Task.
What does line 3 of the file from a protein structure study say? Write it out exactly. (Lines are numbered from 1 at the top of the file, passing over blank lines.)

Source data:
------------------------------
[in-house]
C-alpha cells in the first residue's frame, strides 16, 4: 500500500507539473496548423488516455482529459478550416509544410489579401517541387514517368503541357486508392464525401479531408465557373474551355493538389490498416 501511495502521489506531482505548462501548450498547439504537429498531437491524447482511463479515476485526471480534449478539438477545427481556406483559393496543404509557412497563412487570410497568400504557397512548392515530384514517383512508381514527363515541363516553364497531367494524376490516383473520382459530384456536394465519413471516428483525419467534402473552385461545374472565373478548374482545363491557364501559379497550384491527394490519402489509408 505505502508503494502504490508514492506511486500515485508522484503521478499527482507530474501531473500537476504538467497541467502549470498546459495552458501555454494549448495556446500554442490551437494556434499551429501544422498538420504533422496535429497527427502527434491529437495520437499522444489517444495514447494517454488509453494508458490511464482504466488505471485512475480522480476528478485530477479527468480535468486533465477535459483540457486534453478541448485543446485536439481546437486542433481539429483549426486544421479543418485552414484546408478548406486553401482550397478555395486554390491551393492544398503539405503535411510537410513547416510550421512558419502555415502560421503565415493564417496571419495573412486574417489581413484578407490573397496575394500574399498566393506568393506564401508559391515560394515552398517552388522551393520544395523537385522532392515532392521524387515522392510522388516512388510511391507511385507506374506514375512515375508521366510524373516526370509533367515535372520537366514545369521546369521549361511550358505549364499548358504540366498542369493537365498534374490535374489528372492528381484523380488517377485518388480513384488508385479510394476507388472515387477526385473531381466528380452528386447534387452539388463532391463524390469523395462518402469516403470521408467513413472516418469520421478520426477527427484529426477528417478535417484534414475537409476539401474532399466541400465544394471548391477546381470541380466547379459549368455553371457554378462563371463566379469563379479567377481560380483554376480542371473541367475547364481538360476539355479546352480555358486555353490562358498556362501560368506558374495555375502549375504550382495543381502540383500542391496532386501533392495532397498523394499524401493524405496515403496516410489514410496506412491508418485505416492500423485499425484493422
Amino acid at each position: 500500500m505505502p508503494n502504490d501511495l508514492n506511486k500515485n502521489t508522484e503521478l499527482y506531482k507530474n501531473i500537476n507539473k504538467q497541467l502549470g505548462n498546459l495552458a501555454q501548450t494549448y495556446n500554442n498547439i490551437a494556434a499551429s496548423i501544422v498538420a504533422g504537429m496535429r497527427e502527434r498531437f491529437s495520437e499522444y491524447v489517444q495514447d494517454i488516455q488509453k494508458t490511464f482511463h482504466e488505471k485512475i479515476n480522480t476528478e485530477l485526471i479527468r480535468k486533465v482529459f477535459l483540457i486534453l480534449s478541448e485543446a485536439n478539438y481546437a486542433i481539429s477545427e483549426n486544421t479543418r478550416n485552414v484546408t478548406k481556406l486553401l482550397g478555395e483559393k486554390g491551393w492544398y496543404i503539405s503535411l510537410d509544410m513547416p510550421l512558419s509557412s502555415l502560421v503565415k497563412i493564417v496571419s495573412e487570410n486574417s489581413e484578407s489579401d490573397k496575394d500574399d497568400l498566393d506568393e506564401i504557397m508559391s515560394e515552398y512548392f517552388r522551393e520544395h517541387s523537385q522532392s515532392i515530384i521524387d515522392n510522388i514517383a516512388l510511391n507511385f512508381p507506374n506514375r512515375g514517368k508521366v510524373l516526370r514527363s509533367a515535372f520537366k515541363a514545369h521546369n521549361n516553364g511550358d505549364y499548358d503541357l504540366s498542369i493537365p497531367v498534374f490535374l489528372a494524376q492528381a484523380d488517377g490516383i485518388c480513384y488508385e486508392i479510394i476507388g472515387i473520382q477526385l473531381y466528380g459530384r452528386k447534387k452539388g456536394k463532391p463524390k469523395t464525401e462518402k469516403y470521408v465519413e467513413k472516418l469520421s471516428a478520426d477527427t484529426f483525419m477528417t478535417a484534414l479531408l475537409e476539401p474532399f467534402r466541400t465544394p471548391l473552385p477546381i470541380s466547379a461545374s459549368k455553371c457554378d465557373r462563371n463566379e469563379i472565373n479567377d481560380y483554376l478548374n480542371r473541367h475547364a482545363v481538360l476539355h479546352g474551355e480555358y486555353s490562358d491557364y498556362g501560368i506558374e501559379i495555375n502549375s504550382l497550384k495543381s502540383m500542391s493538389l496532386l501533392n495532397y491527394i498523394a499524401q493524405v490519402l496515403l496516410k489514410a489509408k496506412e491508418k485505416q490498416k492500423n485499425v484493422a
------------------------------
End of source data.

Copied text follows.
Amino acid at each position: 500500500m505505502p508503494n502504490d501511495l508514492n506511486k500515485n502521489t508522484e503521478l499527482y506531482k507530474n501531473i500537476n507539473k504538467q497541467l502549470g505548462n498546459l495552458a501555454q501548450t494549448y495556446n500554442n498547439i490551437a494556434a499551429s496548423i501544422v498538420a504533422g504537429m496535429r497527427e502527434r498531437f491529437s495520437e499522444y491524447v489517444q495514447d494517454i488516455q488509453k494508458t490511464f482511463h482504466e488505471k485512475i479515476n480522480t476528478e485530477l485526471i479527468r480535468k486533465v482529459f477535459l483540457i486534453l480534449s478541448e485543446a485536439n478539438y481546437a486542433i481539429s477545427e483549426n486544421t479543418r478550416n485552414v484546408t478548406k481556406l486553401l482550397g478555395e483559393k486554390g491551393w492544398y496543404i503539405s503535411l510537410d509544410m513547416p510550421l512558419s509557412s502555415l502560421v503565415k497563412i493564417v496571419s495573412e487570410n486574417s489581413e484578407s489579401d490573397k496575394d500574399d497568400l498566393d506568393e506564401i504557397m508559391s515560394e515552398y512548392f517552388r522551393e520544395h517541387s523537385q522532392s515532392i515530384i521524387d515522392n510522388i514517383a516512388l510511391n507511385f512508381p507506374n506514375r512515375g514517368k508521366v510524373l516526370r514527363s509533367a515535372f520537366k515541363a514545369h521546369n521549361n516553364g511550358d505549364y499548358d503541357l504540366s498542369i493537365p497531367v498534374f490535374l489528372a494524376q492528381a484523380d488517377g490516383i485518388c480513384y488508385e486508392i479510394i476507388g472515387i473520382q477526385l473531381y466528380g459530384r452528386k447534387k452539388g456536394k463532391p463524390k469523395t464525401e462518402k469516403y470521408v465519413e467513413k472516418l469520421s471516428a478520426d477527427t484529426f483525419m477528417t478535417a484534414l479531408l475537409e476539401p474532399f467534402r466541400t465544394p471548391l473552385p477546381i470541380s466547379a461545374s459549368k455553371c457554378d465557373r462563371n463566379e469563379i472565373n479567377d481560380y483554376l478548374n480542371r473541367h475547364a482545363v481538360l476539355h479546352g474551355e480555358y486555353s490562358d491557364y498556362g501560368i506558374e501559379i495555375n502549375s504550382l497550384k495543381s502540383m500542391s493538389l496532386l501533392n495532397y491527394i498523394a499524401q493524405v490519402l496515403l496516410k489514410a489509408k496506412e491508418k485505416q490498416k492500423n485499425v484493422a